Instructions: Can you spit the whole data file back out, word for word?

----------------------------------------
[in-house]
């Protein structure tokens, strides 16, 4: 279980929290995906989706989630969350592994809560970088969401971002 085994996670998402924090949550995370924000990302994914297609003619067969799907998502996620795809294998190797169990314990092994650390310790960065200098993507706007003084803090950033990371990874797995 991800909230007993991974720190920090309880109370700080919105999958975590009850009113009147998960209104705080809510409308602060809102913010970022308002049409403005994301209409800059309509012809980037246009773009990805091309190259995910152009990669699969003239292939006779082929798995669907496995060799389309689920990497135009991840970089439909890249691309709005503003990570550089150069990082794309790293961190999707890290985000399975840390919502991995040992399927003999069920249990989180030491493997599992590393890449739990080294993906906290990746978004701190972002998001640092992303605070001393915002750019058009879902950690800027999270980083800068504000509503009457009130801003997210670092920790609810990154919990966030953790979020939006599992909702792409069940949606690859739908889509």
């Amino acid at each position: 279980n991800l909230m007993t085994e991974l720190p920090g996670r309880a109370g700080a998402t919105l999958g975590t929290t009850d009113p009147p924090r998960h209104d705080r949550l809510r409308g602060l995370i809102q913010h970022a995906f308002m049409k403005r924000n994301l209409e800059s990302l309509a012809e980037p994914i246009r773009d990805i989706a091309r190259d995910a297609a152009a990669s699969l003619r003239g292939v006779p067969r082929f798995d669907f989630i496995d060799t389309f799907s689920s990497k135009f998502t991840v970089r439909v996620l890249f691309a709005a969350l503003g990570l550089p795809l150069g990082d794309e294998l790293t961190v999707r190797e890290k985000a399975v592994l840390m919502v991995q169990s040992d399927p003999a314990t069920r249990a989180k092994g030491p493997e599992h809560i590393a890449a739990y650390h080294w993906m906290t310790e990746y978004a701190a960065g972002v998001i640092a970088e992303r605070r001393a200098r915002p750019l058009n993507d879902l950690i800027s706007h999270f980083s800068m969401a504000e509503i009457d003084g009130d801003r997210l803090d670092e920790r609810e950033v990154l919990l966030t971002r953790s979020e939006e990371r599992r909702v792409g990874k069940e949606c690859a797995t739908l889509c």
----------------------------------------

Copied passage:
[in-house]
């Protein structure tokens, strides 16, 4: 279980929290995906989706989630969350592994809560970088969401971002 085994996670998402924090949550995370924000990302994914297609003619067969799907998502996620795809294998190797169990314990092994650390310790960065200098993507706007003084803090950033990371990874797995 991800909230007993991974720190920090309880109370700080919105999958975590009850009113009147998960209104705080809510409308602060809102913010970022308002049409403005994301209409800059309509012809980037246009773009990805091309190259995910152009990669699969003239292939006779082929798995669907496995060799389309689920990497135009991840970089439909890249691309709005503003990570550089150069990082794309790293961190999707890290985000399975840390919502991995040992399927003999069920249990989180030491493997599992590393890449739990080294993906906290990746978004701190972002998001640092992303605070001393915002750019058009879902950690800027999270980083800068504000509503009457009130801003997210670092920790609810990154919990966030953790979020939006599992909702792409069940949606690859739908889509």
């Amino acid at each position: 279980n991800l909230m007993t085994e991974l720190p920090g996670r309880a109370g700080a998402t919105l999958g975590t929290t009850d009113p009147p924090r998960h209104d705080r949550l809510r409308g602060l995370i809102q913010h970022a995906f308002m049409k403005r924000n994301l209409e800059s990302l309509a012809e980037p994914i246009r773009d990805i989706a091309r190259d995910a297609a152009a990669s699969l003619r003239g292939v006779p067969r082929f798995d669907f989630i496995d060799t389309f799907s689920s990497k135009f998502t991840v970089r439909v996620l890249f691309a709005a969350l503003g990570l550089p795809l150069g990082d794309e294998l790293t961190v999707r190797e890290k985000a399975v592994l840390m919502v991995q169990s040992d399927p003999a314990t069920r249990a989180k092994g030491p493997e599992h809560i590393a890449a739990y650390h080294w993906m906290t310790e990746y978004a701190a960065g972002v998001i640092a970088e992303r605070r001393a200098r915002p750019l058009n993507d879902l950690i800027s706007h999270f980083s800068m969401a504000e509503i009457d003084g009130d801003r997210l803090d670092e920790r609810e950033v990154l919990l966030t971002r953790s979020e939006e990371r599992r909702v792409g990874k069940e949606c690859a797995t739908l889509c």